'Candy man' doctor takes plea deal

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SALT LAKE CITY -- The doctor known as the "Candy man" pleaded guilty in federal court Friday.

Dr. Warren Stack pleads guilty to 3 charges

Dr. Warren Stack made a plea deal, pleading guilty to three of 18 counts against him. He admitted to charges of conspiracy to distribute a controlled substance, health care fraud and money laundering.

He did not admit to causing the five reported deaths. Both the prosecution and defense say they are satisfied with the resolution, but patients' families want more.

Ron Yengich, Stack's attorney, said, "[He's] guilty and responsible for certain things that were in the indictment, and he pled to them. He's never felt that he was guilty of everything that was charged in the indictment, but he's always felt responsible. And he resolved it that way."

Yengich added, "He feels remorse not only for the practice that was employed, but also for letting a lot of people down in his own life."

'Candy man' doctor takes plea deal

Stack himself had no comment.

Stack also admitted to the judge that between November of 2005 and 2007, he saw roughly 80 patients per day, gave out narcotic prescriptions without an exam and billed insurance companies and Medicare between $70 and $200 per visit.

Barbara Bearnson, with the U.S. Attorney's Office, said, "Dr. Stack's conduct was egregious, and this plea negotiation is an excellent result."

But Dr. Stack and his attorney maintain his practice never resulted in any deaths. "His thoughts are he was guilty and responsible for certain things that were in the indictment, and he pled to them," Yengich explained. "He never felt he was guilty of everything that was charged in the indictment, but he's always felt responsible, and he resolved it that way."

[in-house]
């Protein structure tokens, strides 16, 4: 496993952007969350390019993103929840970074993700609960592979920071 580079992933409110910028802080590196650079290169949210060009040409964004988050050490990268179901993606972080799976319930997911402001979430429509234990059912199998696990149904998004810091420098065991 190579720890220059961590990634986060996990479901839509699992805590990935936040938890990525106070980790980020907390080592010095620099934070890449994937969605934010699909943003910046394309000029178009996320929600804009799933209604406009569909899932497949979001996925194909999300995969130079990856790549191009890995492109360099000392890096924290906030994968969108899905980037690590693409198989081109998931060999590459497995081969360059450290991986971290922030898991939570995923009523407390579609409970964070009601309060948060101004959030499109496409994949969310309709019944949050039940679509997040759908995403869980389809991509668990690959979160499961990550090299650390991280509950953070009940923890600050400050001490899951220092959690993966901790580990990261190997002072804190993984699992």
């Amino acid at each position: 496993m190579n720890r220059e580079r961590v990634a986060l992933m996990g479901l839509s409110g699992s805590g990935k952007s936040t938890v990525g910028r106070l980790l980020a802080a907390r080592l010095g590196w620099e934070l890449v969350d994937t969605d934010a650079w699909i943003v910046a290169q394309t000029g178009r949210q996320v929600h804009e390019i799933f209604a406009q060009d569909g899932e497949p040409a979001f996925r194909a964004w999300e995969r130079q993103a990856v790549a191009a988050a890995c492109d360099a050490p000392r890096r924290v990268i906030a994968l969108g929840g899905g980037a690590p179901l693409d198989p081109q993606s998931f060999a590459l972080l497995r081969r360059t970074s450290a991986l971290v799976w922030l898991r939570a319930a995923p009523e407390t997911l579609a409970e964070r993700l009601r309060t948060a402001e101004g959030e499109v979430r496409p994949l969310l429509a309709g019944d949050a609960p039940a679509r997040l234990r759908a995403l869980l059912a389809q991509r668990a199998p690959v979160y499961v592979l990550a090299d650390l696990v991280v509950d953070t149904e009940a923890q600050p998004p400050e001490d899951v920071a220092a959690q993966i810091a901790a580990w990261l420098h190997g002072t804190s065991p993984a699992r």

Terms of plea deal

The plea agreement means Stacks is looking at eight years in prison, if the court accepts the recommendation from prosecutors.

Ron Yengich, Dr. Stack's attorney.
Ron Yengich, Dr. Stack's attorney.

They will also recommend he pay restitution to the parties involved, including SelectHealth and the federal Medicare program, which were outlined in counts 16 and 18 of the indictment.

As for the other 15 counts, including the unlawful distribution of a controlled substance that resulted in the deaths of five of his patients, those counts have been dropped.

Patients' families don't like the deal

Tom Scott, the father of one of those patients was in court Friday. He says Stack is getting off too easy. "I don't think it's fair that he should have a chance to get his life back. He took so many people's lives that I think he should have to give up his life. I think he should've spent the rest of his life in prison," he said.

Scott says his son was being treated for back pain and had overdosed once before. Unbeknownst to him, Brandon Scott returned to Dr. Stack for more prescription drugs, even after he'd undergone treatment and rehabilitation for his pain. But Scott believes he was seeking the prescriptions legitimately because of pain.

The Scotts sued Stack and reached an out-of court settlement. Several other families have also sued Stack, at least one of which claims their son died under his care.

Stack, though, was never charged criminally in their deaths, and Yengich says that was never part of the case. "There was never going to be a date when we pled to his being responsible for any deaths," he said.

Stack will be sentenced July 21. Until then, he will not be held behind bars.


Story composed with contributions from Shara Park , Marc Giauque , Whit Johnson and Becky Bruce.

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